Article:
How to Ask For Help in Arabic

10 of 10 in Series: The Essentials of Arabic Words and Phrases for Traveling

Know how to ask for help in Arabic before you have an actual emergency. By learning a few simple Arabic words and phrases for emergencies, you can save valuable time in a crisis.

The simplest way to ask for assistance is to say saa'adinii!, which means Help me! Of course, different situations require different kinds of help. For example, if you're experiencing a legal emergency of some kind, you want to ask for the police (shurTa), a police officer (shurTii), or the police station (markaz ash-shurTa). If you're experiencing a serious legal emergency you might also want to say "Where is the American Embassy?" (ayna as-sifaara al-amriikiiya?).

Most emergencies that happen in foreign countries, however, are medical. The most efficient way to get the help you need is to know how to ask for the right kind of help and to be able to explain what's wrong.

Getting the right kind of help usually depends on getting to the right person. You can use the following vocabulary words help you get to the right person for the situation.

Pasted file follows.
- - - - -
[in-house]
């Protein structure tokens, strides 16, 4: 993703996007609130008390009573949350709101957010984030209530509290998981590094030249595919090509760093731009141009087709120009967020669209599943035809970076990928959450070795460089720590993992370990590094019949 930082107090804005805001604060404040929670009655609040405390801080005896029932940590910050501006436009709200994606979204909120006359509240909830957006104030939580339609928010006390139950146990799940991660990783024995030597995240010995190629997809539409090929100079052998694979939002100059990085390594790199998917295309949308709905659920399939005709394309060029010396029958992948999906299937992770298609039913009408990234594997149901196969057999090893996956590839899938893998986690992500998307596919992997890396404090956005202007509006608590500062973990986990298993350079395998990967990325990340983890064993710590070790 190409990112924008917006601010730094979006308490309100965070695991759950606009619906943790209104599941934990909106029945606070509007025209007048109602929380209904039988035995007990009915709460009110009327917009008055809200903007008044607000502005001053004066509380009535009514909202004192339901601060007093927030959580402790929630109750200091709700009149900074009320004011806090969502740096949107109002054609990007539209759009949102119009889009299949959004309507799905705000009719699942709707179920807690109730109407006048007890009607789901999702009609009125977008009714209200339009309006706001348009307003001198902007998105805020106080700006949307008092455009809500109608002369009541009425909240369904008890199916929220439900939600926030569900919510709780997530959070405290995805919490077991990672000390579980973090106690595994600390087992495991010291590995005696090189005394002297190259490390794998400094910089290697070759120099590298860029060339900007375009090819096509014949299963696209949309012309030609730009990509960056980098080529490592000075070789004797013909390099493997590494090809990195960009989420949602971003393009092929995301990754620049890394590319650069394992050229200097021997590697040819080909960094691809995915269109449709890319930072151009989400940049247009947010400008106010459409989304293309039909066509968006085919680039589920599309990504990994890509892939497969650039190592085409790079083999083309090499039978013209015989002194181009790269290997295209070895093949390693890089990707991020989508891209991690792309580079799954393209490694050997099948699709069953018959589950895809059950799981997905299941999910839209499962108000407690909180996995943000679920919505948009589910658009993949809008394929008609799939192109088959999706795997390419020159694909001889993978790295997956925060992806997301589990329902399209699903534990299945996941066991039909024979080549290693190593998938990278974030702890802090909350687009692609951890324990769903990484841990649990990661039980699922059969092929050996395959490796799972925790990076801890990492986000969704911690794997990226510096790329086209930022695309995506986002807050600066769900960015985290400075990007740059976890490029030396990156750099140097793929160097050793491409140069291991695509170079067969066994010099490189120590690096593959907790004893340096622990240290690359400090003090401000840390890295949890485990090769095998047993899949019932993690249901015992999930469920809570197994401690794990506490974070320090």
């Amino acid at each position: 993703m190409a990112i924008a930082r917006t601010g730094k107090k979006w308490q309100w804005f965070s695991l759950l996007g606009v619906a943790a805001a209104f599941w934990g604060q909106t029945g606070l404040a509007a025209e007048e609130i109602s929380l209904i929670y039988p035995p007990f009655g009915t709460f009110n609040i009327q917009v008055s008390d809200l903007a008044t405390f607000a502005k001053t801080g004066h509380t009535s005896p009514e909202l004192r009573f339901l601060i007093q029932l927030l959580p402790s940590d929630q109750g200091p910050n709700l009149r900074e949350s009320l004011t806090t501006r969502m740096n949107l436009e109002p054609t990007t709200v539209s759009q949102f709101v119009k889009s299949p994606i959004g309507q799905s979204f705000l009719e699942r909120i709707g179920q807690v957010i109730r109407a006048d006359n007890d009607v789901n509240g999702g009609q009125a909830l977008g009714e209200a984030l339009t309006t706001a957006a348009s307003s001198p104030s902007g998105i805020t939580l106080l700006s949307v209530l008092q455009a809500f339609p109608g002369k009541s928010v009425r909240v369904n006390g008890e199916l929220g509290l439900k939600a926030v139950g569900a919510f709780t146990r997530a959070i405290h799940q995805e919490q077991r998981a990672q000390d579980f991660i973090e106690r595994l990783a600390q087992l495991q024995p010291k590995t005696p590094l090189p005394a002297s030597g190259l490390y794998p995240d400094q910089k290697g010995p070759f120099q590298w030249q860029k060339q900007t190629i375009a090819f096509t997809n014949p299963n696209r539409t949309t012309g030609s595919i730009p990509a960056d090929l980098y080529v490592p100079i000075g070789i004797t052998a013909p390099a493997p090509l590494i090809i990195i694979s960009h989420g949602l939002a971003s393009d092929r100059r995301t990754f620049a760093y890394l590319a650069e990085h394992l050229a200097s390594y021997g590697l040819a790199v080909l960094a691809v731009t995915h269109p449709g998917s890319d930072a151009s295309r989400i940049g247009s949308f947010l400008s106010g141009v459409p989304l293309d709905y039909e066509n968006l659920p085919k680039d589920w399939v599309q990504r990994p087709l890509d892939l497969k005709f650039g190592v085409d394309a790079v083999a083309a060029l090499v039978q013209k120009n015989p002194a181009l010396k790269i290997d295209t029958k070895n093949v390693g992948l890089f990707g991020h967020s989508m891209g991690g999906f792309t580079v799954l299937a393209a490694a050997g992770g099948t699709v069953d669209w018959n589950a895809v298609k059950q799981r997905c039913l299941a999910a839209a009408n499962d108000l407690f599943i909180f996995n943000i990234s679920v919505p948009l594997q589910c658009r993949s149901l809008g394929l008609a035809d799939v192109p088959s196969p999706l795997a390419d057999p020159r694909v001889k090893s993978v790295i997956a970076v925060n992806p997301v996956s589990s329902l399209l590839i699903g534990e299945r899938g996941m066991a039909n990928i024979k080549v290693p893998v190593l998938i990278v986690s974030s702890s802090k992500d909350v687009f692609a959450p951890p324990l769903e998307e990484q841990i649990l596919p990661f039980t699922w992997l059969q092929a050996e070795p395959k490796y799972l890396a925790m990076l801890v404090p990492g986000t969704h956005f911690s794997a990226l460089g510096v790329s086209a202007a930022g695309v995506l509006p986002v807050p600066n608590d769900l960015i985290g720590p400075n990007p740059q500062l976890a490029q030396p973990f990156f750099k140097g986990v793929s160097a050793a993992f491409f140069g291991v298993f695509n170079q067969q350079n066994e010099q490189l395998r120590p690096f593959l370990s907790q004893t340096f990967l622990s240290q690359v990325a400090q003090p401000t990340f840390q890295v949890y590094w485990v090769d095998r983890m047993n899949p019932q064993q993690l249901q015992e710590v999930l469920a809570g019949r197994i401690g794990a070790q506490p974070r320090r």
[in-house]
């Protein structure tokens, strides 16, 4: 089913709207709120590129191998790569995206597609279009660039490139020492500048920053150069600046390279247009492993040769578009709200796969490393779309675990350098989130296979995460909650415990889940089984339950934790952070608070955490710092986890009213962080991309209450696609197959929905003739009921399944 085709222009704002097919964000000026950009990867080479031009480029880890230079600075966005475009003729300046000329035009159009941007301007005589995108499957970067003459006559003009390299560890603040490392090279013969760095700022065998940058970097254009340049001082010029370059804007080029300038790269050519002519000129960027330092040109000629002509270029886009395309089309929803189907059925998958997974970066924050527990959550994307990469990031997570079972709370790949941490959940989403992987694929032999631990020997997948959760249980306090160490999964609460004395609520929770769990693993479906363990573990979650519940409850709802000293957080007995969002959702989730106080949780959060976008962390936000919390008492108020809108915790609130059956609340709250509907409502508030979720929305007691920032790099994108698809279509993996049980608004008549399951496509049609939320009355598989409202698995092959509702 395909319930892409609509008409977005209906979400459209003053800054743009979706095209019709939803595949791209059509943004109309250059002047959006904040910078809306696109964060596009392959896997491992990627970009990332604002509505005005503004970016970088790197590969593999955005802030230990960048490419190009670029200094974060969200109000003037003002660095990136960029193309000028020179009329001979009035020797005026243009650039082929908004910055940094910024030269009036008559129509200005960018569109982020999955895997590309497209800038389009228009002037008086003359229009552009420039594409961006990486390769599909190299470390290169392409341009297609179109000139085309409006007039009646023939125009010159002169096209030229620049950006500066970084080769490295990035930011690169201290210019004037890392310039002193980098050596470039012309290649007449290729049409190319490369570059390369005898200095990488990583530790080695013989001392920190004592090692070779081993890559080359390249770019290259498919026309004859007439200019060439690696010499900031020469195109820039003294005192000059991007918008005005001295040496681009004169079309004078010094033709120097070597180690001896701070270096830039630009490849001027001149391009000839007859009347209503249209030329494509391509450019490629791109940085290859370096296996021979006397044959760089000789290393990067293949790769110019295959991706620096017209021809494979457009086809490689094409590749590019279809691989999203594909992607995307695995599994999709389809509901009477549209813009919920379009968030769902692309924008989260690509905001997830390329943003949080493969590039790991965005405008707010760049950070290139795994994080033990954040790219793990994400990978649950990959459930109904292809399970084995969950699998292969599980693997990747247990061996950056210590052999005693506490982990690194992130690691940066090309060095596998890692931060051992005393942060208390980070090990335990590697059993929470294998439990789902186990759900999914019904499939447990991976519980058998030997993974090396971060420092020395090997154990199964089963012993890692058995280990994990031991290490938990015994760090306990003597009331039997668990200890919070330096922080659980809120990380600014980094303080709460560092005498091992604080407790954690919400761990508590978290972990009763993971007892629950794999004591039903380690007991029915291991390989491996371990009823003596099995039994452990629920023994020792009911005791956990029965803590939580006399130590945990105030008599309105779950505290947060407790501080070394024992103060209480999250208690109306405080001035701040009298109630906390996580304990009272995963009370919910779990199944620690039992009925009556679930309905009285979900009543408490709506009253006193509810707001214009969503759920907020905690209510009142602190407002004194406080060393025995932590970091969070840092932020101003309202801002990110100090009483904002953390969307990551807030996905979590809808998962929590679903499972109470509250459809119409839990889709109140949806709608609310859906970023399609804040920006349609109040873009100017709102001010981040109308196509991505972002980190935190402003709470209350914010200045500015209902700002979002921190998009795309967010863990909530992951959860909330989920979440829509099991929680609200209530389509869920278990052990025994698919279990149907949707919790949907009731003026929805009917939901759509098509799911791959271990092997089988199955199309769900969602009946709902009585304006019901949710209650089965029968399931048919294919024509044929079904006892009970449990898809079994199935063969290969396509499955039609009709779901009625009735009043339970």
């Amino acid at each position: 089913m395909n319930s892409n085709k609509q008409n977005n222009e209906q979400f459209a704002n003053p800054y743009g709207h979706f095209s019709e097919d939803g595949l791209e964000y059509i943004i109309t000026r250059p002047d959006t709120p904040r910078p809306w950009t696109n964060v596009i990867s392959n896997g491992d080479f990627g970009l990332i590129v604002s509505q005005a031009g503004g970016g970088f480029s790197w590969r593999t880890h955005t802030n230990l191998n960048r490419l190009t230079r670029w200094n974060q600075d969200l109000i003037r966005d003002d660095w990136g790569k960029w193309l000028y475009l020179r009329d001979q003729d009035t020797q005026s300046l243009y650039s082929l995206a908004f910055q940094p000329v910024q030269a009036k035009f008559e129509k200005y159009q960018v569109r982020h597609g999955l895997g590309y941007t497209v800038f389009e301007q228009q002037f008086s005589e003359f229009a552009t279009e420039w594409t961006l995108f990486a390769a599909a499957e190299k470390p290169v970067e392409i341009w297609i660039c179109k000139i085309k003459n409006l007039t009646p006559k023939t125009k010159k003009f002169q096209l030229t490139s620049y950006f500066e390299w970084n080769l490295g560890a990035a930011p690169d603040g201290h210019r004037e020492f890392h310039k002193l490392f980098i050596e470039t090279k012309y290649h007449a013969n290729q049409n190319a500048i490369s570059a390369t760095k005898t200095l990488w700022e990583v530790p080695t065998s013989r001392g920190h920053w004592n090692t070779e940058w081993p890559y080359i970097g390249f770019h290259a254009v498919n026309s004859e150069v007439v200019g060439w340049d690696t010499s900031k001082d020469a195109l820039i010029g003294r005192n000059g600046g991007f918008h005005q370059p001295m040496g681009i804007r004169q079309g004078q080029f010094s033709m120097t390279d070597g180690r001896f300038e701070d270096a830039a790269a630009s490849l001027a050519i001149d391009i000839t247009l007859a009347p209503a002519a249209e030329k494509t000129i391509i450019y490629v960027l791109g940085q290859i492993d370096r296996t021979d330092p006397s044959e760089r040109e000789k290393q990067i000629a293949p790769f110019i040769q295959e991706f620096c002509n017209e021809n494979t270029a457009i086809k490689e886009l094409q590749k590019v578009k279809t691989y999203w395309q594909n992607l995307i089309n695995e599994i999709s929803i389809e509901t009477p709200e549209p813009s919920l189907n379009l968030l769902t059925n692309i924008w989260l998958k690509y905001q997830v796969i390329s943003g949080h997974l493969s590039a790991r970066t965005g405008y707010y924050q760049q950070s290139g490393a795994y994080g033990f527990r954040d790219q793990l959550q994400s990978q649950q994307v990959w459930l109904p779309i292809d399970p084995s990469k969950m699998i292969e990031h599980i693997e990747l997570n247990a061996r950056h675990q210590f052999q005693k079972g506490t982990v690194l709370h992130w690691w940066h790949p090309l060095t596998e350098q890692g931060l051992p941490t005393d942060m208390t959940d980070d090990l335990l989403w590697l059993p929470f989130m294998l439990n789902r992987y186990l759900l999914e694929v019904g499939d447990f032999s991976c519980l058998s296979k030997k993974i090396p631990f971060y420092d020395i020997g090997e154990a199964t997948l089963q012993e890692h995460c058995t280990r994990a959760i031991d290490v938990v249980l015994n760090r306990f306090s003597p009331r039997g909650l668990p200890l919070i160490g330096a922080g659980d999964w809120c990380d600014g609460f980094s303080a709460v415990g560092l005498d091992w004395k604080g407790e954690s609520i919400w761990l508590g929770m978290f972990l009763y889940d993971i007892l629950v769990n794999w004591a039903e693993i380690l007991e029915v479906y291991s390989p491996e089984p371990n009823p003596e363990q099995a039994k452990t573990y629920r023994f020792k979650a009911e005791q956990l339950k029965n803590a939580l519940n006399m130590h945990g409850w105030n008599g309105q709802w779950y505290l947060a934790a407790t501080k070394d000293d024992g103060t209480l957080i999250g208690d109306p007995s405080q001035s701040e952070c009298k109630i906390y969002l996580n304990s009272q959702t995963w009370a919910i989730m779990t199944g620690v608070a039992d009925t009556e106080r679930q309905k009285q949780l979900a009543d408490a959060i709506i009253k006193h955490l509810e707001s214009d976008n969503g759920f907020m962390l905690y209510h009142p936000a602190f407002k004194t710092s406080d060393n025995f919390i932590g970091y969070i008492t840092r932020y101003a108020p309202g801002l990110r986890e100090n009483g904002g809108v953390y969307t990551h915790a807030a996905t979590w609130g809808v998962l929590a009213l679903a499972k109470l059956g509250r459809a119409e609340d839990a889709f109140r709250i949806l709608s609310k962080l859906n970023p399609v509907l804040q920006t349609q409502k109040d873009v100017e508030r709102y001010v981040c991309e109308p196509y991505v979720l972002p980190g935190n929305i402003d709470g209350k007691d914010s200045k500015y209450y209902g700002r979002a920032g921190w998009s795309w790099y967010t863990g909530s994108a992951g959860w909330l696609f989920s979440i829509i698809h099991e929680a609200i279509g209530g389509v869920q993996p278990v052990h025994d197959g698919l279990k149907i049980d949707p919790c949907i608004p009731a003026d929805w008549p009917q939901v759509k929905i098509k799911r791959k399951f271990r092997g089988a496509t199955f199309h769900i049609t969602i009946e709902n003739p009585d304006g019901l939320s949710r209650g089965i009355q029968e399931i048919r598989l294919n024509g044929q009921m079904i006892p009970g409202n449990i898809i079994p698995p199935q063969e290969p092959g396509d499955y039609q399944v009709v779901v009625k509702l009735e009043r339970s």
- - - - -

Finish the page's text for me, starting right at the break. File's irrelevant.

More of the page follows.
• To ask for a doctor say Tabiib.

  • To ask for a dentist say Tabiib al-isnaan.

  • To ask for a hospital say mustashfaa.

  • To ask for a pharmacist say SayDalii.

    In most Arab countries, pharmacists often have medical training and can recommend and provide suitable medicines for common ailments, so people often go directly to the pharmacist for common problems, instead of a doctor.

  • To ask for a nurse say mumarriD (M), mumarriDa (F).

Once you are able to talk to the right person, you can use the following words to explain what's wrong.

Sudaa' (headache)
Huruuq ash-shams (sunburn)
zukaam (a cold)
alam (pain)
iltihaab (inflammation)
al-is-haal (diarrhea)
mariiD (sick)

The following phrases might come in handy when you need medical help in an Arabic-speaking country.

  • anaa mariiD. (I am sick.)

  • 'indii zukaam. (I have a cold.)

  • ayna al-mustashfaa? (Where is the hospital?)

  • hal hunaaka Tabiib hunaa? (Is there a doctor here?)

  • anaa biHaaja ilaa Tabiib. (I need a doctor.)

  • anaa biHaaja ilaa dawaa' li . . . (I need medicine for . . .)

  • hal 'indakum dawaa' li . . . ? (Do you have a medicine for . . . ?)

  • ayna aqrab SayDaliya? (Where is the nearest pharmacy?)

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The Essentials of Arabic Words and Phrases for Traveling

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